But it was done. And now we move on. Like the Bionic Man, we will rebuild. Better. Stronger. And we did. Or are. 

We’ve worked 24/7 to reschedule almost everything we’ve cancelled. It wasn’t/isn’t easy. (Insert your pity here)

These are all uptown problems, I know. No one is sick or dying or even hurt. We derailed vacations, not real life. Things will be fine.

Although I woke-up the other day, in mid-March, with frost on the ground and found this on my wrist. A mosquito bite. Oh universe. You’re so hysterical.

   

 

What’s German for murder?

Yesterday I was talking to someone at work who is turning the big 5-0.  She and her husband have decided to celebrate by going to Munich, Germany this year for Oktoberfest. She told me they are big craft brewery people and did the whole Oregon beer trail a few years ago and loved it. Because I can’t help myself and because I always think I’m helping, I told her my favorite Oktoberfest story from when Joe and I went to Munich for his 40th.

It involves this dude…


So before I tell you how my husband and I almost became a statistic – let me set the scene. Munich, Germany during Oktoberfest looks a little like New York City on New Year’s Eve – if it was only filled with Germans, Italians and Brits. The major difference is that this celebration lasts an entire week. My husband and I booked a hotel a few miles away from the actual fair (which is what it is. Rides, food, games, etc). It was the perfect distance – too far to smell the puke but close enough to see the hordes of people walking to their mecca morning, noon and night. Once in a while a sad, drunk dude held up by his two loyal friends would be walking the opposite way. It’s a 24/7 experience. You go to breakfast, you see drunk people. Wednesday at 4pm? Drunk people. But everyone’s laughing. Everyone’s friendly. Even the few Parisians we met there seemed to not hate us. What I’m trying to say is that it doesn’t feel unsafe or threatening like a frat party gone wild. It feels celebratory and fun.

Then you make your way into the fair and have to decide which brauhaus you’d like to tackle on that day. The set-up is that each one offers a different variety of beer. The reality is they all tasted like Peroni to me.

Our second day at the fest we decided to go into the biggest tent – the Hofbräuhaus. Imagine 9,000 people singing John Denver’s Country Road over and over again. At first you think it’s insanity – then after a stein or two you wonder why anyone would listen to any other song. Ever.

Once we got in, we looked around like visitors at a zoo. There weren’t people hanging from the ceiling but it seemed like there could be and no one would have said a word.  There were no empty tables so we found a spot to stand and Joe went to go find us a beer. There were no bars – it was all table service. If you didn’t have a table, you weren’t getting a beer.

We took a good walk around the tent and ended up back where we were. No seats. Here’s when it helps to have a husband who looks like he totally belongs in any German or Irish pub. These are his people.

He walked up to a group standing near us enjoying some beers and asked how they were able to get served. That’s how it began. Immediately this 10 foot tall (really) mustached fellow put his arm around Joe and said,” welcome welcome! We will get you whatever you want!” He spoke English with the perfect German accent,” Welcome to zee festival!”.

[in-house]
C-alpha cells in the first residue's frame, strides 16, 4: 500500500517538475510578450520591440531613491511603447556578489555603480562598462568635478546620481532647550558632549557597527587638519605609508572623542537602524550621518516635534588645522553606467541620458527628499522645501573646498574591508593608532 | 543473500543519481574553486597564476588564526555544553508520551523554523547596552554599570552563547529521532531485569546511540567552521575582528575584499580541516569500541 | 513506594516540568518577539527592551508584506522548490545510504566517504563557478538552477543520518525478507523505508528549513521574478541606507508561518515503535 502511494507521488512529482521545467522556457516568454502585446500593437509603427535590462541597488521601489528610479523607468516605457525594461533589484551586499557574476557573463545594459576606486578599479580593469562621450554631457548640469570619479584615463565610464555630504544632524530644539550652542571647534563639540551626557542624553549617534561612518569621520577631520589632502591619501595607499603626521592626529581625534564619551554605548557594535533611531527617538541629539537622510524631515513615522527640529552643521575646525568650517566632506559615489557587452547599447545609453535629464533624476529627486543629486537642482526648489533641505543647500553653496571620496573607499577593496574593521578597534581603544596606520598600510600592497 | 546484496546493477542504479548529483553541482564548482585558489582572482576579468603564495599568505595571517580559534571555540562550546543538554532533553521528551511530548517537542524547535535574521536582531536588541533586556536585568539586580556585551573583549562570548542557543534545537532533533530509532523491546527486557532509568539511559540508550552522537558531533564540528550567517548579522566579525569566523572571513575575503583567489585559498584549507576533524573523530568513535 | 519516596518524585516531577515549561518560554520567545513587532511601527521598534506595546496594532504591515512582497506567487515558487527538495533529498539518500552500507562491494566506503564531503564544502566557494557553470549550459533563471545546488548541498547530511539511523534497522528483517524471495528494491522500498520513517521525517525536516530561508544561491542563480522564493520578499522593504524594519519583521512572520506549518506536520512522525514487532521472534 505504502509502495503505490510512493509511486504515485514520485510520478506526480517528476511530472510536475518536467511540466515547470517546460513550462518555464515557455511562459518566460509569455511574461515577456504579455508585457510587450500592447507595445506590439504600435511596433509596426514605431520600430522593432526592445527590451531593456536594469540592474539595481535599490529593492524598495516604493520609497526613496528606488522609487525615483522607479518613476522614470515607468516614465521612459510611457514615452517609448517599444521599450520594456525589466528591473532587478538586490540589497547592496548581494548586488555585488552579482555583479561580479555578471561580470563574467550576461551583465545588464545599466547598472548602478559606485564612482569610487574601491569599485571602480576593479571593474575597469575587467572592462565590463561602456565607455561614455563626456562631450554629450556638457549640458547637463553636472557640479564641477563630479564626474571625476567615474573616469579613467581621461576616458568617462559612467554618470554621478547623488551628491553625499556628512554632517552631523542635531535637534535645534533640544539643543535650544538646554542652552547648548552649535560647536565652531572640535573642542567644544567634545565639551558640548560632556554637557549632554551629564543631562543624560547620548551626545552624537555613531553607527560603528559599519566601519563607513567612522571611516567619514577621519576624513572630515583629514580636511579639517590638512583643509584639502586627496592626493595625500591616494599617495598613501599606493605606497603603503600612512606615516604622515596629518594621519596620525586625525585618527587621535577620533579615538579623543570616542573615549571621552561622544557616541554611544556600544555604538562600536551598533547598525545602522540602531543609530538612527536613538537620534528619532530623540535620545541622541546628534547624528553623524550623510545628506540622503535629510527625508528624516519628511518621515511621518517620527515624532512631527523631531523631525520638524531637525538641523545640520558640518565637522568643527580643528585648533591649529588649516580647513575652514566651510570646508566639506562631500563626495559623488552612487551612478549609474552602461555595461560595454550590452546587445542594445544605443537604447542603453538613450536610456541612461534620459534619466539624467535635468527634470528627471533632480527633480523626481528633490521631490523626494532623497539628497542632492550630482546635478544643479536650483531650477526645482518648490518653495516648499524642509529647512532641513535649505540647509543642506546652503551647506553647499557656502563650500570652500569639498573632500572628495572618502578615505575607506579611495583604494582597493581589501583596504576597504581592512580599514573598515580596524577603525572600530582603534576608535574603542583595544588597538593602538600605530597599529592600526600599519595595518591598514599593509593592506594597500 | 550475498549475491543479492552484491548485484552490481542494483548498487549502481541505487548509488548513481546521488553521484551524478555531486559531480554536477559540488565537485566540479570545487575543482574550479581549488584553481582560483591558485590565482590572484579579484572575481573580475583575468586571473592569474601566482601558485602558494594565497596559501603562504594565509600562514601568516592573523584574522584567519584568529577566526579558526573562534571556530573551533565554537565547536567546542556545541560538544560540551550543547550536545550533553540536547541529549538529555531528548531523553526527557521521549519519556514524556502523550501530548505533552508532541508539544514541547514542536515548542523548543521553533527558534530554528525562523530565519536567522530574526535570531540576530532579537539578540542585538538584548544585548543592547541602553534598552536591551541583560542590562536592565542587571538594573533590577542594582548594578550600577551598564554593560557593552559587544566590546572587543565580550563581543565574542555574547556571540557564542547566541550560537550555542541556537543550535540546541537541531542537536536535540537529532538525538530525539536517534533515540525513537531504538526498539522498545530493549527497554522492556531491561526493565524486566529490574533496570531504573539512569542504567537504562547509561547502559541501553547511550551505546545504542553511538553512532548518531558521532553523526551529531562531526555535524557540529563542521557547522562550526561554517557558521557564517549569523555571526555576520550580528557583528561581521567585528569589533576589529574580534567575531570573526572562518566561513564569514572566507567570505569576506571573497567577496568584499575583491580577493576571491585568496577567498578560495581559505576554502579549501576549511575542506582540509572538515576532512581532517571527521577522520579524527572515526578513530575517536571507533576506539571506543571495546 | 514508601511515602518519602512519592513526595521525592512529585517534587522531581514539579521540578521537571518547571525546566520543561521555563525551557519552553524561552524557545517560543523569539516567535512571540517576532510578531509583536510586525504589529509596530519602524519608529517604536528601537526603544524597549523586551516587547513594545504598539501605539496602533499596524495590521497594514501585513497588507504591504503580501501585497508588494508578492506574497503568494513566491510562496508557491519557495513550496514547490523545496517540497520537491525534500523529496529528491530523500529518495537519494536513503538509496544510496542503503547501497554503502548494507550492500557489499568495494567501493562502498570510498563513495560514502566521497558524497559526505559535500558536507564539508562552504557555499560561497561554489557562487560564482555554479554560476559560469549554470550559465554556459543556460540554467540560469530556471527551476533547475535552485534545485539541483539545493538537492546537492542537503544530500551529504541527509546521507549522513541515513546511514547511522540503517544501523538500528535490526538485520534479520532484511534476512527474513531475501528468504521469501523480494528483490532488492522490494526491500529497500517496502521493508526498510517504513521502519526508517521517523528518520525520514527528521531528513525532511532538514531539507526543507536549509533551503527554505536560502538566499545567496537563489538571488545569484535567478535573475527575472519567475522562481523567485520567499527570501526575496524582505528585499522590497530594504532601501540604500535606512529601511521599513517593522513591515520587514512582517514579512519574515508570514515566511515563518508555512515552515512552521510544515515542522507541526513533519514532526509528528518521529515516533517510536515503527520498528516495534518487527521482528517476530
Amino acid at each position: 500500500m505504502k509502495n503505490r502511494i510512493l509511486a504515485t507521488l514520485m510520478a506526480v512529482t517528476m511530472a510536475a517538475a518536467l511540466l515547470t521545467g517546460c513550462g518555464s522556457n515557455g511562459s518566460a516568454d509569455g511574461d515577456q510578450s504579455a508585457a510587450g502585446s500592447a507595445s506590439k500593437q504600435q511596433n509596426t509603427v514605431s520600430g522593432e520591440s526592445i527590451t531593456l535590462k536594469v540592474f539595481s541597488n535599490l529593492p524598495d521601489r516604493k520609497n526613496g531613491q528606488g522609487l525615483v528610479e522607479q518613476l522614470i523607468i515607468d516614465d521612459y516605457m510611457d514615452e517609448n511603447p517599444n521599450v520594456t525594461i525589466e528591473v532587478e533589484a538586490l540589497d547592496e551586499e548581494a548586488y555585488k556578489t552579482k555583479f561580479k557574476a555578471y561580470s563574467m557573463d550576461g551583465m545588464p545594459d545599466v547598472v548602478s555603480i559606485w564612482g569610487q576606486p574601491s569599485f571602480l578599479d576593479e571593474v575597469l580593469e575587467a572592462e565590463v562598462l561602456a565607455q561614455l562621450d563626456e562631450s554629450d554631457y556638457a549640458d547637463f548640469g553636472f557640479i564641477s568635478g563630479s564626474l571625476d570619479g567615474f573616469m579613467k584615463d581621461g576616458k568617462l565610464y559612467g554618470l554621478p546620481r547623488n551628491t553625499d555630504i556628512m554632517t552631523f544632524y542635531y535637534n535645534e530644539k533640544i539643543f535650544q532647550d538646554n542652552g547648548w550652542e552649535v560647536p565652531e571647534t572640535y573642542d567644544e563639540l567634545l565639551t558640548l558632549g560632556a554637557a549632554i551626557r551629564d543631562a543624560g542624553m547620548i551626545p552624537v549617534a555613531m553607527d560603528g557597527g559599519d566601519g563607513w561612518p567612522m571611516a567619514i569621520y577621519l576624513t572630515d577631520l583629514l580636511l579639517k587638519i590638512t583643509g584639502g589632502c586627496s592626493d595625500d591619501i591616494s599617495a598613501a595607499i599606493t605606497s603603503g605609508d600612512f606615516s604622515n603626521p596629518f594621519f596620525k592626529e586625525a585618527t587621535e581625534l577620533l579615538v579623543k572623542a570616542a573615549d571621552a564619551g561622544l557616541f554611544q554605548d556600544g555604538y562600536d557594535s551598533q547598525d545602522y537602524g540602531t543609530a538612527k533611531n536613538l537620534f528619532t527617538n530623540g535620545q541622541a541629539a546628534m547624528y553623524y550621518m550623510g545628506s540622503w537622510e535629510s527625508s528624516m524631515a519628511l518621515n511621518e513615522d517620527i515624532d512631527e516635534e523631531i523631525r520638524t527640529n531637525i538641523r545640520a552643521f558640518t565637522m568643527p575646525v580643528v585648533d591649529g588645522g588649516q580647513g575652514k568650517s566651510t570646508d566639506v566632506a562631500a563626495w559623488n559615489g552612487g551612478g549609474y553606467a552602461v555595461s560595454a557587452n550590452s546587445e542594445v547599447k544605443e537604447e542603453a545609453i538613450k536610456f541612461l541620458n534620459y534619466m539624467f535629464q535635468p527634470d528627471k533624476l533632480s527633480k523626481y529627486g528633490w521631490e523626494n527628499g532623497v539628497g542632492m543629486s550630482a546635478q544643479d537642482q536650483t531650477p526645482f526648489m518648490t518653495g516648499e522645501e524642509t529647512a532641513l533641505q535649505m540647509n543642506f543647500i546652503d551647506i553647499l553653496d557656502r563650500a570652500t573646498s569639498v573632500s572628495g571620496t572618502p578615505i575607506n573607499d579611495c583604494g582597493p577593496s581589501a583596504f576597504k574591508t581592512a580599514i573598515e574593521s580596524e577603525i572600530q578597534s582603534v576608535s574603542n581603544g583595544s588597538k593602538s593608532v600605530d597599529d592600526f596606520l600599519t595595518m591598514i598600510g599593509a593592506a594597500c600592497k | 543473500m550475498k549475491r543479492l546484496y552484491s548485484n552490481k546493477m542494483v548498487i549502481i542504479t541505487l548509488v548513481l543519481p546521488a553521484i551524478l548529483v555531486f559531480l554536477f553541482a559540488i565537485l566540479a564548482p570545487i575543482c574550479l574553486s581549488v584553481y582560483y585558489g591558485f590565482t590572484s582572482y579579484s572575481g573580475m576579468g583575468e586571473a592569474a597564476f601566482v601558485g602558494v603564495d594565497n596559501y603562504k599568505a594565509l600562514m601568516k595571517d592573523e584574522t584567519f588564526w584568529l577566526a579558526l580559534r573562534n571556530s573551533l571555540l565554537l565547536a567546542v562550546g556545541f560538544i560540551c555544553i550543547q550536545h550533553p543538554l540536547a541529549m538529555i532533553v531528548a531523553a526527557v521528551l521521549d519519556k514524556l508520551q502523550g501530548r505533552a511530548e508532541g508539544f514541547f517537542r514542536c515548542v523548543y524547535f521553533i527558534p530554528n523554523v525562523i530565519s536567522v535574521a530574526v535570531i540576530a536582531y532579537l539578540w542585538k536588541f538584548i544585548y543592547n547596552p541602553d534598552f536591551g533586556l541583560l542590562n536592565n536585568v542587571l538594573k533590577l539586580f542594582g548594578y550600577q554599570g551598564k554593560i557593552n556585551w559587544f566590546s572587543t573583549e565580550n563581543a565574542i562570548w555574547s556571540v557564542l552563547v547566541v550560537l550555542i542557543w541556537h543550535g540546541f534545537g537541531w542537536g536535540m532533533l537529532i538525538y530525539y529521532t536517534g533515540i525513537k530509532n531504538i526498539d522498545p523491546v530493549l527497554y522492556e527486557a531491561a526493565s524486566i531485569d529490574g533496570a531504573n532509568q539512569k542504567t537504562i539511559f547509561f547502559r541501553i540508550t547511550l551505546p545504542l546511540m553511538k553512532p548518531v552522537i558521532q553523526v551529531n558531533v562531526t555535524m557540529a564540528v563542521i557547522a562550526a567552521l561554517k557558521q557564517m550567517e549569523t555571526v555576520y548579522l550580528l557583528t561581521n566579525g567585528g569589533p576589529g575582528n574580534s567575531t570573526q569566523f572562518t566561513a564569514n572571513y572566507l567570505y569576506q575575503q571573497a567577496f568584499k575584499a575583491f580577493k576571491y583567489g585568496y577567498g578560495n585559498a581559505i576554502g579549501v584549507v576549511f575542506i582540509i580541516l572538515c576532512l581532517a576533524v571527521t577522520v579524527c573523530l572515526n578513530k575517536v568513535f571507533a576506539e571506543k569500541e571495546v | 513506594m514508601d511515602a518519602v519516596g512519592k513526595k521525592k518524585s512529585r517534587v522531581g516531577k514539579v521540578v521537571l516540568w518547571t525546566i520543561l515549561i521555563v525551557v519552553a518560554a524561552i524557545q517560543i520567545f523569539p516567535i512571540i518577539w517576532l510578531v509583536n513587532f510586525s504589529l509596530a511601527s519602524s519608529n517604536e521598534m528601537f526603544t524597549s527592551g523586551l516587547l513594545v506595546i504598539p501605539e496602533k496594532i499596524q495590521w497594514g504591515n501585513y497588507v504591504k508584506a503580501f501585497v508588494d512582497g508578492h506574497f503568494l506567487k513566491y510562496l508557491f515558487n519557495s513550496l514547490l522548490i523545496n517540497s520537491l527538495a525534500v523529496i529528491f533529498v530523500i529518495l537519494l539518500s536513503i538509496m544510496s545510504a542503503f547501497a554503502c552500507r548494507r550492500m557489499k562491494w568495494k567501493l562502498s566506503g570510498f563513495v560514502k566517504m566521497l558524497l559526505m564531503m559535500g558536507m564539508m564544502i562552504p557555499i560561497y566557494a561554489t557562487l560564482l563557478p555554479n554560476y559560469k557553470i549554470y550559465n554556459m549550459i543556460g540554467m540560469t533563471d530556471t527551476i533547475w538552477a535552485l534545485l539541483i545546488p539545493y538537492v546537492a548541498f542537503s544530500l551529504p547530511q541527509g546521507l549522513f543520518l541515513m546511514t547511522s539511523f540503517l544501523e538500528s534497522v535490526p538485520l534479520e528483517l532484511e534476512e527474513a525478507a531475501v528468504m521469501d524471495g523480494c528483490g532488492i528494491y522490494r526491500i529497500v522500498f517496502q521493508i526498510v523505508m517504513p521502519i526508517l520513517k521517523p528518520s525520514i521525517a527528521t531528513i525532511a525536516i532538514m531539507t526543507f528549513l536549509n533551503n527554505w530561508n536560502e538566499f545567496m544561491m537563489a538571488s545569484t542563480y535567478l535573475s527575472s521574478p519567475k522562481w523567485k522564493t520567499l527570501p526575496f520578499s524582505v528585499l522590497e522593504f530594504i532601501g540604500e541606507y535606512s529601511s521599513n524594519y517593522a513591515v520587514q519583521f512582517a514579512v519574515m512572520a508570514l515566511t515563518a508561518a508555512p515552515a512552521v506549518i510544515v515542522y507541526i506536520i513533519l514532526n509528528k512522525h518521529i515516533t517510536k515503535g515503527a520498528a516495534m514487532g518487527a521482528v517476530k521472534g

He and his wife, a formidable woman double my husband’s size, took us under their wing. No waiting in lines for anything for us! They seemed to know everyone in the tent. They had grown kids and grew up in the city of Munich. They asked all about us and our travels and how we were enjoying their country. After a few hours the group they came with left and we decided to go to another tent with them. Why not right? We had our own private guides! We felt like locals. Let me also tell you all that my husband is generous by nature. And like all generous people, when someone is generous to him, he feels indebted. Our new German friends seemed to get all the drinks for free all night, we never spent a Euro.

At the next tent they started telling us about their business. They owned a small bar in the basement of their home. They lived about an hour out of the city. By now I was getting tired. No matter how much fun I’m having, there’s usually a point in the night when I’m done. And because I wasn’t a fan of the beer, I was also pretty sober.

“You two should come to zee bar tonight! We jump in our cah and go, yes?”. “If you want hashish, we have zat too..”

Then I got even more sober. A basement bar. An hour outside the city. Drugs from a German guy who looked like a Bond villain. I looked at my husband who was laughing and smiling and basically ready to hop in this car. I don’t think he heard any of the details of our impending death and disfigurement.

“Our cah is at zee back of zee tents”, said his wife in a deep baratone. I tried to give Joe my usual eye. The one I use when the kids are around us and I want to say,” WTF?!”, but he wouldn’t lock eyes. He was in a German trance induced by John Denver.

I decided to make a big dramatic scene and prayed that Joe wouldn’t fight me on it.  As we walked outside the tent I grabbed him and said loudly,” so sorry! I’m not feeling well, we have to leave. Maybe we will see you tomorrow!” And we started walking away. No goodbye. No nothing. Joe just stared at me. It didn’t matter. I’d explain later. When we were safe.

Were they dangerous? Probably not. Did I let my imagination get to me? Maybe. But here’s what’s kept me alive for 43 years. When I hear a stranger invite me to their basement, I run for zee hills. You should too.